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If you would like contribute please get in touch with Mike Baker

You can find the Sangha Contribution archive here

Here are the offerings for this month:

“Just Put Your Body There”

I once complained to my teacher Munindraji about being unable to maintain a regular practice. “When I sit at home and meditate and it feels good, I’m exhilarated, and I have faith and I know that it’s the most important thing in my life,” I said. “But as soon as it feels bad, I stop. I’m disheartened and discouraged, so I just give up.” He gave me quite a wonderful piece of advice. “Just put your body there,” he said. “That’s what you have to do. Just put your body there. Your mind will do different things all of the time, but you just put your body there. Because that’s the expression of commitment, and the rest will follow from that.”

Certainly there’s a time to evaluate our practice, to see if it’s useful to us and worth continuing. But the evaluation shouldn’t happen every five minutes, or we’ll be continually pulling ourselves out of the process. And when we do assess our progress, we need to focus on the right criteria: Is my life different? Am I more balanced, more able to go with the flow? Am I kinder? Those are the crucial questions. The rest of the time, just put your body there.

You may think, I’m too undisciplined to maintain a practice. But you really can manage to put your body there, day in and day out. We’re often very disciplined when it comes to external things like earning a living, getting the kids off to school, doing the laundry— we do it whether we like it or not. Why can’t we direct that same discipline (for just a few minutes each day) toward our inner wellbeing? If you can muster the energy for the laundry, you can muster the energy to “put your body there” for a happier life.

Sharon Salzberg from “Sticking with it -How to sustain your meditation practice” from Tricycle magazine Fall 2011

Contributed by Mike

 

 

 

 

 

 

 

 

 

 

 

 

 

 

 

 

 

 

 

 

 

An Offering

Greetings Sangha!

This week was the first anniversary of Rob Burbea’s premature death. In the commemorative last session we were in the company of the co-founder with Rob, of Sangha Seva, Zohar Lavie. This organisation offers amongst other services ‘Mediations for Activists’ and ‘Actions for Meditators.’ I knew that Rob had worked and meditated in a leper colony in India many years ago but I had not met Zohar before. She lives in Jerusalem and  outside her home it was noisy with the nationalistic ‘Jerusalem day, which was upsetting for her. Much spiritual resonance and beautiful actions – she mentioned, in passing, that she goes to the West Bank at times.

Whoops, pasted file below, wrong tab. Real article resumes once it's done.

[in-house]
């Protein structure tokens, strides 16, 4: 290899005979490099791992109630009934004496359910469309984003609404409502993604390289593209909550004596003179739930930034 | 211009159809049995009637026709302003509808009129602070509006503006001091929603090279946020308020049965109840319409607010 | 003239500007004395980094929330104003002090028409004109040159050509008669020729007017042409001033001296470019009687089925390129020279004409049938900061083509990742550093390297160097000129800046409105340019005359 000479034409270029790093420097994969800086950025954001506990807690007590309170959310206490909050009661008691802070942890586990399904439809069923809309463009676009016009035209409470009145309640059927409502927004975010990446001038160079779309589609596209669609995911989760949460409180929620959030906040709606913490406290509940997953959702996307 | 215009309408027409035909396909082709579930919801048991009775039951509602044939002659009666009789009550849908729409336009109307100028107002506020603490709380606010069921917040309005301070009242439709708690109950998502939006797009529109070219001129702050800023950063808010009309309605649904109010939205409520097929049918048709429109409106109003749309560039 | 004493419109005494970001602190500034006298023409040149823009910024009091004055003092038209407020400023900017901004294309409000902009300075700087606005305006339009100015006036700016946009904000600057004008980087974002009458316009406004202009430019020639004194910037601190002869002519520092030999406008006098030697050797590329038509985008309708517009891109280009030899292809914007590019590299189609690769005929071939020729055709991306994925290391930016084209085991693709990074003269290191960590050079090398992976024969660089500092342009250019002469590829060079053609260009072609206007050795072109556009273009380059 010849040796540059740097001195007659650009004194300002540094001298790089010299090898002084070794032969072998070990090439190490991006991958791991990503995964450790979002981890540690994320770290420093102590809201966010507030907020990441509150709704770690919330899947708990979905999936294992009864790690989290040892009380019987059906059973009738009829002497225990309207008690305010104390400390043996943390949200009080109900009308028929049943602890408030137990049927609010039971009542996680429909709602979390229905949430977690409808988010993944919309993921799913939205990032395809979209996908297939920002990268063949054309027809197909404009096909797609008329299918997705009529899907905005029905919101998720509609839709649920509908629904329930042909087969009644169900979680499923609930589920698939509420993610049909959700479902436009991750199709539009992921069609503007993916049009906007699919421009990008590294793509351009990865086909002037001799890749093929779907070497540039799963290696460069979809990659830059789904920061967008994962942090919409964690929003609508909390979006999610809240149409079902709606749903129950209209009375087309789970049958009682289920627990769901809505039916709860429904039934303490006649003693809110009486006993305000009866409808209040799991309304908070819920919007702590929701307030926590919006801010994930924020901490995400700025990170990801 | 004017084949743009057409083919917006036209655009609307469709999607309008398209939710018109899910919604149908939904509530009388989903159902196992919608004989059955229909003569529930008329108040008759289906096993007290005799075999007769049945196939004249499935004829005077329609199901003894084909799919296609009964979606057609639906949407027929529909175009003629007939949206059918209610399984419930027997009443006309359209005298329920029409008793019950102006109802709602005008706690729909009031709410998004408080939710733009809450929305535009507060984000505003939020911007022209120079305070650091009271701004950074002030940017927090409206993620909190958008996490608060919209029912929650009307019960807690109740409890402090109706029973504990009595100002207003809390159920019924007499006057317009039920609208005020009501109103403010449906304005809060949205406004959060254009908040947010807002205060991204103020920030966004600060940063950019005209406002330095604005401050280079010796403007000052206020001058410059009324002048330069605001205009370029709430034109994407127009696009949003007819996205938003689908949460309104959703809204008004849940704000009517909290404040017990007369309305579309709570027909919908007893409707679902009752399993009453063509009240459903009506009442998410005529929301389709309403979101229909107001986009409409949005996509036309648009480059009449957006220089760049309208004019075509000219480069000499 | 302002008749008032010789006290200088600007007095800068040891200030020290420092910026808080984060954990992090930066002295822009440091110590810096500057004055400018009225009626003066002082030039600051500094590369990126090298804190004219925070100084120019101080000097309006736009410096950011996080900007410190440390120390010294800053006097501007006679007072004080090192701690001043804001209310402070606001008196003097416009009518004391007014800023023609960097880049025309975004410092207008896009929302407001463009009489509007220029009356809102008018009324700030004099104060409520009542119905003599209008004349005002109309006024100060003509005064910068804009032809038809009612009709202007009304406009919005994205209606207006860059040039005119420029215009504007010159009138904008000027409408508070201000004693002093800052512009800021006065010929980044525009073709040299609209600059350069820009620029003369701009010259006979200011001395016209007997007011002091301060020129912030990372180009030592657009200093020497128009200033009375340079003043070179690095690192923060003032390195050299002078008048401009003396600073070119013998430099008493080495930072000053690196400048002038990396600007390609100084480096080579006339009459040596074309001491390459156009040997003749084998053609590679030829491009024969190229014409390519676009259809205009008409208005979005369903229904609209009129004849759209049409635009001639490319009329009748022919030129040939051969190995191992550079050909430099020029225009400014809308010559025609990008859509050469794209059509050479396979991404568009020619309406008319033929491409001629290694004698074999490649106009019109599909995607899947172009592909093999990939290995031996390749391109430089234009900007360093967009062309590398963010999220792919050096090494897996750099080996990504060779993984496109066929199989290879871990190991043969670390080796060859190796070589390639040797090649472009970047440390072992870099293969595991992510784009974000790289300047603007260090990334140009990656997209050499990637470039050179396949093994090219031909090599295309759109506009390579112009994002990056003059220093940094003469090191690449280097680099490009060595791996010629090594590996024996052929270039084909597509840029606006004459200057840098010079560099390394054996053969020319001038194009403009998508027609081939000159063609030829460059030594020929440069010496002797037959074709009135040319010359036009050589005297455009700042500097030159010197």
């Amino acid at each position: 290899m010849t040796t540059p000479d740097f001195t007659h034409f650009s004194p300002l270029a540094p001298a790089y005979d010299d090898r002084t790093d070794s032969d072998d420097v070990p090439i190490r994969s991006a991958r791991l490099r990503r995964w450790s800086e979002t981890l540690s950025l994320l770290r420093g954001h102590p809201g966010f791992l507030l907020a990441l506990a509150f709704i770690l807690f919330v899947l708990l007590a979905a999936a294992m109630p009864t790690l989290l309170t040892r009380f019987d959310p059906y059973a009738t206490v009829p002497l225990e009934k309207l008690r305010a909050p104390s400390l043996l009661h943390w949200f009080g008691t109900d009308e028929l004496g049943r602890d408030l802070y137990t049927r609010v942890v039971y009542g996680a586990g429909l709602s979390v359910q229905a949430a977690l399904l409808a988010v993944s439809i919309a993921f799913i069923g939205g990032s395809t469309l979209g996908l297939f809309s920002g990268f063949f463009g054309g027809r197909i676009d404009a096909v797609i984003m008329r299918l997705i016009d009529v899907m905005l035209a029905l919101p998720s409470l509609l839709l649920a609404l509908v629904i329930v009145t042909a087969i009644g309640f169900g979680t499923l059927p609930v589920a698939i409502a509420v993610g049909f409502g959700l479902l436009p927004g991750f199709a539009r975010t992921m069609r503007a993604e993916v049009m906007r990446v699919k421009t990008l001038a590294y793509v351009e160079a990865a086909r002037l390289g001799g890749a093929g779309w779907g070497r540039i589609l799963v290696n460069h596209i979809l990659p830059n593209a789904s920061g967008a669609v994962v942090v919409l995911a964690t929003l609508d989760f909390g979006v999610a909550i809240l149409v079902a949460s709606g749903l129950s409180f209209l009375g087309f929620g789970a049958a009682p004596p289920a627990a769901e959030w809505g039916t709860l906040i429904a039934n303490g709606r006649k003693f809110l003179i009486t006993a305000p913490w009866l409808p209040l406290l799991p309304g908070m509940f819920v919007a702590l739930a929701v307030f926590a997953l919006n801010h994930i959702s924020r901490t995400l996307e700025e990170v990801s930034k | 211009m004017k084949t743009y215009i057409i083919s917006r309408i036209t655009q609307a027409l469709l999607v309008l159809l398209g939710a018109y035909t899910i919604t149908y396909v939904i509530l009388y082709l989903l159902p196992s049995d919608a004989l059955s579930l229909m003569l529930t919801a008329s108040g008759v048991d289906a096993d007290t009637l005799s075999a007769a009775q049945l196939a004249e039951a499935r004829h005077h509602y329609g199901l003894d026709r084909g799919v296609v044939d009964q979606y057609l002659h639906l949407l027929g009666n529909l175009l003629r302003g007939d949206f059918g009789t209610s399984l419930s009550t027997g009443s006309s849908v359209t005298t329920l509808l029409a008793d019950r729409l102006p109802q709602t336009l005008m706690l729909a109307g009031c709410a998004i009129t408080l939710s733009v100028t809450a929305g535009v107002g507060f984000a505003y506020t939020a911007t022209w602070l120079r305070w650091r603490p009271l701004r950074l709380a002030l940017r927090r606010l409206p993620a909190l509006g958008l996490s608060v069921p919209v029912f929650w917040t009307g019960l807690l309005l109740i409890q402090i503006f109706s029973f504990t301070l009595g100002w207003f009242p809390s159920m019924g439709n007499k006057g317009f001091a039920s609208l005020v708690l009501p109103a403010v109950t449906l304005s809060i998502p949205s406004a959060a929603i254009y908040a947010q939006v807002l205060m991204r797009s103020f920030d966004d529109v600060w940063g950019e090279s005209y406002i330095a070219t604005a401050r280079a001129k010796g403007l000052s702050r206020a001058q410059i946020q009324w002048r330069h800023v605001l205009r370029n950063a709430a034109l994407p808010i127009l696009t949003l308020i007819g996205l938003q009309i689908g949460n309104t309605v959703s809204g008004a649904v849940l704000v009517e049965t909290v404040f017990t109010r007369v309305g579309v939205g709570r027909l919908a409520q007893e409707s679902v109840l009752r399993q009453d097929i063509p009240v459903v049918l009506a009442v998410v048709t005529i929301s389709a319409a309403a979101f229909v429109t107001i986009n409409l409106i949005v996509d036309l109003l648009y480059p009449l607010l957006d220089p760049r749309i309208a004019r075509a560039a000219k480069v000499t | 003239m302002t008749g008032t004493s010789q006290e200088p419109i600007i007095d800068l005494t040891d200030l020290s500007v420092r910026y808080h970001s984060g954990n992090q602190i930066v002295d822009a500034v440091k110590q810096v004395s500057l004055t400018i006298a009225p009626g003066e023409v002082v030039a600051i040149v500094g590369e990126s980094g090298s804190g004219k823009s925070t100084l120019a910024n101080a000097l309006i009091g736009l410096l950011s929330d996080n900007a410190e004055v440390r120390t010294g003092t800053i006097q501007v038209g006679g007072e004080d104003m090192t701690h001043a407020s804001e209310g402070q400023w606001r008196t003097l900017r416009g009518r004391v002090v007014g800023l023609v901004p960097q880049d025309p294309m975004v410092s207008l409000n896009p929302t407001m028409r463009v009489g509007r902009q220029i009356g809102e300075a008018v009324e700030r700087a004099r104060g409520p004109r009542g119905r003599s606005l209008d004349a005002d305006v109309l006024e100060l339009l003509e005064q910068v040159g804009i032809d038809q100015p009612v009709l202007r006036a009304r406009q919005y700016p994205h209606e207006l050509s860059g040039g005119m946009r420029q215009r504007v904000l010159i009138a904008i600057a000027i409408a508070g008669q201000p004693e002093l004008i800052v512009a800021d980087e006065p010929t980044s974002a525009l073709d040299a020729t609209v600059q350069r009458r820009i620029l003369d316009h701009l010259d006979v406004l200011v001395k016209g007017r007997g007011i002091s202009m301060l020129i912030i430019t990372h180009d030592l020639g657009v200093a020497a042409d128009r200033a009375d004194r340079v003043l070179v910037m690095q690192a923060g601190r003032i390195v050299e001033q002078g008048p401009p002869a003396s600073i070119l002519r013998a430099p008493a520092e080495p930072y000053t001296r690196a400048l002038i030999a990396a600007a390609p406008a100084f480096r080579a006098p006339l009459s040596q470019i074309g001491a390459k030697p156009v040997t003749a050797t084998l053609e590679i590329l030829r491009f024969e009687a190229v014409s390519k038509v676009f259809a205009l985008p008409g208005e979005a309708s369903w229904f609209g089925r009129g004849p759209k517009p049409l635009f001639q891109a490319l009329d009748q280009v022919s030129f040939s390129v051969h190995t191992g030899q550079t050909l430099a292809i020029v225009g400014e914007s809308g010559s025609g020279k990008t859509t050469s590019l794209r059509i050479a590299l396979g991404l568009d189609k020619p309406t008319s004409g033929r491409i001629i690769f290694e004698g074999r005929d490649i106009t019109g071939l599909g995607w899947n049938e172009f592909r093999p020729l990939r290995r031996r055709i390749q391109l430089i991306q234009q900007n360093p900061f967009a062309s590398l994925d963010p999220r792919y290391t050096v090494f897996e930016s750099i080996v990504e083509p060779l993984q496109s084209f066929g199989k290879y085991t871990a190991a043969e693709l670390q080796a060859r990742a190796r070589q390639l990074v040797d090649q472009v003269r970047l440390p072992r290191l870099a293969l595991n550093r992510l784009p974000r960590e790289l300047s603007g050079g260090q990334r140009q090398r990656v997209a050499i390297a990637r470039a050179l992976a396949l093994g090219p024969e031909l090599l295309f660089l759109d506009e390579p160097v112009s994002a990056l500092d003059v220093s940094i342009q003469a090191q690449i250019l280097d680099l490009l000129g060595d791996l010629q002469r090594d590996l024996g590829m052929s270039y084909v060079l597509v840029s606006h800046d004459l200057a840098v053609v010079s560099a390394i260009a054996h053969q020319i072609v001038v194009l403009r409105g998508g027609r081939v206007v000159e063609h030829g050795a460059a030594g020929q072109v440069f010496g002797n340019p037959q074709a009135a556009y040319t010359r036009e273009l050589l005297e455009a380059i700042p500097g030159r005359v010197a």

She also mentioned that Rob wrote a letter to the Dharma community exploring our possible responses to the man – made climate destruction. I did not know of this letter and I am offering this for your perusal, as a possible method of liberation from the binding brought about by this situation. Already, it has helped me immensely because of its loving clarity and honesty.

Also, one of the loving carers who tended Rob as he became very weak, shared his excitement when he designed stickers to put up in the streets of rural Devon. The slogans for these are listed before the letter – they are still being stuck on lampposts, even though he is not with us in person!

For me, these actions are still inspiring and guiding me. Rob may not be on earth physically but him and his actions and teachings are even more, a huge part of my life.

You can read Rob’s letter here

Contributed by Jill

 

Gathering

Once more they gather beneath a moon
Encircled by still sweet tone of evening
In shapes made whole with feel and form
Time moves alone without pause or mind
And Ebbs to the ancient rhythm of no god
Divine shape of space in an empty vase
As night calls like distant roosting  birds
It’s guileless mood perfumed by the dark

Contributed by James

 

The Waterwheel

Stay together, friends.

Don’t scatter and sleep.

 

Our friendship is made

of being awake.

 

The waterwheel accepts water

and turns and gives it away,

weeping.

That way it stays in the garden,

whereas another roundness rolls

through a dry riverbed looking

for what it thinks it wants.

 

Stay here, quivering with each moment

like a drop of mercury.

 

— Rumi in The Essential Rumi, translation by Coleman Barks

Contributed by Barbara